There is quite the unanimity within the federalist parties in this House. They are unanimous on the fact that there should always be interference in Quebec's jurisdictions. They also share the attitude of Ottawa knows best. This is where it is decided what is best for the nation of Quebec, which was unanimously recognized in this House. However, that recognition was nothing more than lip service.

There is a lot of meddling in this motion. It talks about infrastructure, research and development, post-secondary education, assistance to immigrants, recognition of credentials, and labour force training, all in just two or three paragraphs; that is quite the feat.

This same old attitude harms Quebec because programs centralized in Ottawa are not adapted to Quebec realities. We see this quite often. Just look at the percentage of spending by the various departments in Quebec: we are almost systematically below our weight in terms of tax contributions and we are especially below our demographic weight. These programs are not adapted. Just look at Fisheries and Oceans. Quebeckers contribute 25%, but 25% of the budget certainly does not get spent in Quebec.

Taxation is another area where we see this. Ottawa puts in place centralized programs that do not reflect the reality in Quebec, and Quebeckers are punished and disadvantaged because they are part of the Canadian federation. I will give two examples. Taxation is not always exciting, but it represents hundreds of millions of dollars for Quebeckers.

The first example concerns tuition credits. We can claim tuition on our federal tax return and deduct up to $10,000 in tuition from our taxes.

In the rest of Canada, tuition averages $14,665 for a typical three-year university course worth 45 credits, but in Quebec it costs only $5,700. Students in Quebec therefore can claim only $5,700 of the $10,000 tax credit or 57%, while students in the rest of the country can claim the full amount.

If we take a typical tax rate of 22%, which applies to people earning $50,000 or more—this is often true in the case of university students—that comes to $946 per student. If we multiply that by 111,000 students, we get roughly $105 million in savings for Canada, because Quebeckers decided to adopt a different system.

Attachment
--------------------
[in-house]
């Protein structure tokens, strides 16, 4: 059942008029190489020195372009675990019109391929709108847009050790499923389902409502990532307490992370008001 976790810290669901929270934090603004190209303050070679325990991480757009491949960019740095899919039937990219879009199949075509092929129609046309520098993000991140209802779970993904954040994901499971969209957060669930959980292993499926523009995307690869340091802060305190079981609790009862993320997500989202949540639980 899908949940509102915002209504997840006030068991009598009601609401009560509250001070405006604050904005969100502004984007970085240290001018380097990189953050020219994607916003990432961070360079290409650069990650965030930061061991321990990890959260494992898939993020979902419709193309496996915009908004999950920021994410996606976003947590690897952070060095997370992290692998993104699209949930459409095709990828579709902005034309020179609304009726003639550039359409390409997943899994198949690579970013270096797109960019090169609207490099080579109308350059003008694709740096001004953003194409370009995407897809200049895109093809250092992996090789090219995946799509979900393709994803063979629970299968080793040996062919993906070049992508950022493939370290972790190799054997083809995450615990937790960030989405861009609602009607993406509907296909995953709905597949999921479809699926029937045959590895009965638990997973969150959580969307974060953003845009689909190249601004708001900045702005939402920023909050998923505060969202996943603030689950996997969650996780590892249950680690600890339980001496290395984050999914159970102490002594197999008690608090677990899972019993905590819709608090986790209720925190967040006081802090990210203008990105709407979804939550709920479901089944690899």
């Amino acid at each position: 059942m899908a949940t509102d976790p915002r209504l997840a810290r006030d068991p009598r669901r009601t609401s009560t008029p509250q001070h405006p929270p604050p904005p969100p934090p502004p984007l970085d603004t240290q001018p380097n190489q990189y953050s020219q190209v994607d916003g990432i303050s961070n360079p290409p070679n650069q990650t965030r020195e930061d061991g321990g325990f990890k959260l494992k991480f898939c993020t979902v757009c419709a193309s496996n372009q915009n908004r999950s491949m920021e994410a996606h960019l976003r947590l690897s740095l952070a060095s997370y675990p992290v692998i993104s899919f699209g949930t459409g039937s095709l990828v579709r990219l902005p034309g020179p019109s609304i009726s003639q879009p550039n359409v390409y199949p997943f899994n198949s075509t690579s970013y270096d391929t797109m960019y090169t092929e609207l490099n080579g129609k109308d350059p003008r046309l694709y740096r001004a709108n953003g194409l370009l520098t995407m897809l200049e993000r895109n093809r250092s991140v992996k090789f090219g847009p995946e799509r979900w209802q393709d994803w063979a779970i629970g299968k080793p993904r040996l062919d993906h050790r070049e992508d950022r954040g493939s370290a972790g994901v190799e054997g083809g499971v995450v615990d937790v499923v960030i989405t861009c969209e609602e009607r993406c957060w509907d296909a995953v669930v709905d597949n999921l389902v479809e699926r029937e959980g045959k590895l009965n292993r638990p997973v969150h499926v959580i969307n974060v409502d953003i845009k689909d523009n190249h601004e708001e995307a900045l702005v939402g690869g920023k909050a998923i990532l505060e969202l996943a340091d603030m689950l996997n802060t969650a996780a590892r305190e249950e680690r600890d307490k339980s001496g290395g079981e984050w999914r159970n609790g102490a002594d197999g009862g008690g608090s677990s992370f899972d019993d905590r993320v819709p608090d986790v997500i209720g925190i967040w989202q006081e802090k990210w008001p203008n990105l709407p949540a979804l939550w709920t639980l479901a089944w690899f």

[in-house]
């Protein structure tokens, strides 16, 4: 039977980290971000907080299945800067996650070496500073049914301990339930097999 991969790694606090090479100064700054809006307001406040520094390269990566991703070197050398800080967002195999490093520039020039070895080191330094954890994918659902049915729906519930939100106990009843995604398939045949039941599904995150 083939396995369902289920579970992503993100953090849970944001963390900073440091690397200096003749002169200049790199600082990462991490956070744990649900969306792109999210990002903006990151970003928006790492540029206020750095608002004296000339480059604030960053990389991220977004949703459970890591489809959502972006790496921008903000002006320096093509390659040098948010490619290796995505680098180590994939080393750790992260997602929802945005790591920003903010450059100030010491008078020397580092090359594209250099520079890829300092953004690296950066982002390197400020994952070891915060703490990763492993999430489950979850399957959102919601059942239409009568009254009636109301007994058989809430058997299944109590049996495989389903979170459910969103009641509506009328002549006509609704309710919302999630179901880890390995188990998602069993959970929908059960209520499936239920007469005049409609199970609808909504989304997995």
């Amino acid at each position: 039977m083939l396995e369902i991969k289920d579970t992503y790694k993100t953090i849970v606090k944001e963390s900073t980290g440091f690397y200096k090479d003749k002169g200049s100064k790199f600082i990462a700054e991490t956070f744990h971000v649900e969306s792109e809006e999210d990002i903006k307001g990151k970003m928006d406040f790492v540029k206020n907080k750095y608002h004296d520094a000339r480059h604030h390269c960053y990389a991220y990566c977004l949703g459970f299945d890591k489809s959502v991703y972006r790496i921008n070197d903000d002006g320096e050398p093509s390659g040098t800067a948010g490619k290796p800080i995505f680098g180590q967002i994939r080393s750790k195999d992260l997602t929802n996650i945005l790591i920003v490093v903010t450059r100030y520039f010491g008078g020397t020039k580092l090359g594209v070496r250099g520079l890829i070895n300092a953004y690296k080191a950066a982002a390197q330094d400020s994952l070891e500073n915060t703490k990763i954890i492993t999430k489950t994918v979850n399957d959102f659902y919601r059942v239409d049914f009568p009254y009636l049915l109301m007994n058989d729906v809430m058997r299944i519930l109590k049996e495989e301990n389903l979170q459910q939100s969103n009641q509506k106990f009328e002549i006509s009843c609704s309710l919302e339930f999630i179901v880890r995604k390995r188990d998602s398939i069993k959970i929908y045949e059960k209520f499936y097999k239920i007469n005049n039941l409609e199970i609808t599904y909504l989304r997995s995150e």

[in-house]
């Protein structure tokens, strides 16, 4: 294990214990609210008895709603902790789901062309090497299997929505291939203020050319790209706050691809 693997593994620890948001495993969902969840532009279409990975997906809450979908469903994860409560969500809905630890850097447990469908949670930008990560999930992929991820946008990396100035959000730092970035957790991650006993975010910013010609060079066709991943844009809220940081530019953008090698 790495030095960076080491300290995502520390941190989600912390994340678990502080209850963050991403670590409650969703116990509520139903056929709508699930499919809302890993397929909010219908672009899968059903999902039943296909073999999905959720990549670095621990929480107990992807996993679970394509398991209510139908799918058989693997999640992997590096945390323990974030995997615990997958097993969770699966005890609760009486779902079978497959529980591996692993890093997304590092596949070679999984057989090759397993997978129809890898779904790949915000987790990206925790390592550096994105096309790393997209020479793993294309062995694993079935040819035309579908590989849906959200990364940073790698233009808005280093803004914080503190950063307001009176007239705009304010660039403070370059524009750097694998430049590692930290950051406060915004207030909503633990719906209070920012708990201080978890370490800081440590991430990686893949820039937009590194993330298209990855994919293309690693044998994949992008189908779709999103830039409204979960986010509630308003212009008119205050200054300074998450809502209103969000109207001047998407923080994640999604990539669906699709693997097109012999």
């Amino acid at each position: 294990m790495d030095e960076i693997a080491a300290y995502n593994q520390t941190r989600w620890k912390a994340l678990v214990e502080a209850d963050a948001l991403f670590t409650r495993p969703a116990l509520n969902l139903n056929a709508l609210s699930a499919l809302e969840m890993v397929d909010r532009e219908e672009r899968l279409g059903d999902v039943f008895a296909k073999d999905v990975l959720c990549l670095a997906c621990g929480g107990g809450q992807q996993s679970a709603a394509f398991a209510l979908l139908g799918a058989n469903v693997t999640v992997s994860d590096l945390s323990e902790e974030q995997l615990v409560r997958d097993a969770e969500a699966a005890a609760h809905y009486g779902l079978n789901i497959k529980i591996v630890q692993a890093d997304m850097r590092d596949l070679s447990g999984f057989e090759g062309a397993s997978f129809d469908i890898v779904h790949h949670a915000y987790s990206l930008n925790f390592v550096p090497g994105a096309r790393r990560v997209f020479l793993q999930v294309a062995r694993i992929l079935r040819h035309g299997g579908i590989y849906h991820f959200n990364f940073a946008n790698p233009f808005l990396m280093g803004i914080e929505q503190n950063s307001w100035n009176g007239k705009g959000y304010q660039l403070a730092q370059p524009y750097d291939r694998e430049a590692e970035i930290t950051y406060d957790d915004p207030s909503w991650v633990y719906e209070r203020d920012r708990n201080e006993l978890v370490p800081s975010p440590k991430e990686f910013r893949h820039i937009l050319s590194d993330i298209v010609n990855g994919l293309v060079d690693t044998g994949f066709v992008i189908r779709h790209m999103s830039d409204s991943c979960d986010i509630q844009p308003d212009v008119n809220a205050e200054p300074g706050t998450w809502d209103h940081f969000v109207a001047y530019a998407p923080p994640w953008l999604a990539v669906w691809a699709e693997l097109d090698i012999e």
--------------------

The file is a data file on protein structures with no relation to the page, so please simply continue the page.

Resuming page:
Some might say—and I have heard this said in this House—that it does not matter, all the better for Quebeckers. Since the students pay less tuition, it is only right that they should have fewer tax credits than other Canadians. This is wrong. What Quebeckers do not pay in tuition, they pay in tax. Quebeckers decided to collectively pay students' tuition rather than expect students to pay a larger share themselves. Consequently, we are penalized because of the choices we have made. What is more, every year, Canada reaps huge savings. This is a gift from Quebeckers to Canada, and the federal government is still refusing to wake up to that reality and give us back our money.

Another similar example is the credit for child care. In Quebec, we decided to establish community tools such as very low-cost child care, at $7 a day, instead of the much higher average of $35 and up in the other provinces. This means that again the government saves hundreds of millions of dollars every year because Quebeckers decided to do things differently. When we ask the federal government to give the money back to provincial governments, it systematically refuses. We are not asking for a handout; we are asking that the savings be returned to Quebeckers, who chose to use a different model.

Unfortunately, I am running out of time, but I could go on about all these examples. Obviously, Quebeckers are realizing more and more that the federal framework does not allow them to build a nation, a society in their own image, and that in the medium term, the solution is for Quebec to become a sovereign country that fully controls all its taxes and can make its own budgetary decisions based on the type of society it wants to build.

Until then, the Bloc Québécois will at the every least continue to demand that the Constitution be respected, and to call for the decentralization of the federation and a solution to the fiscal imbalance.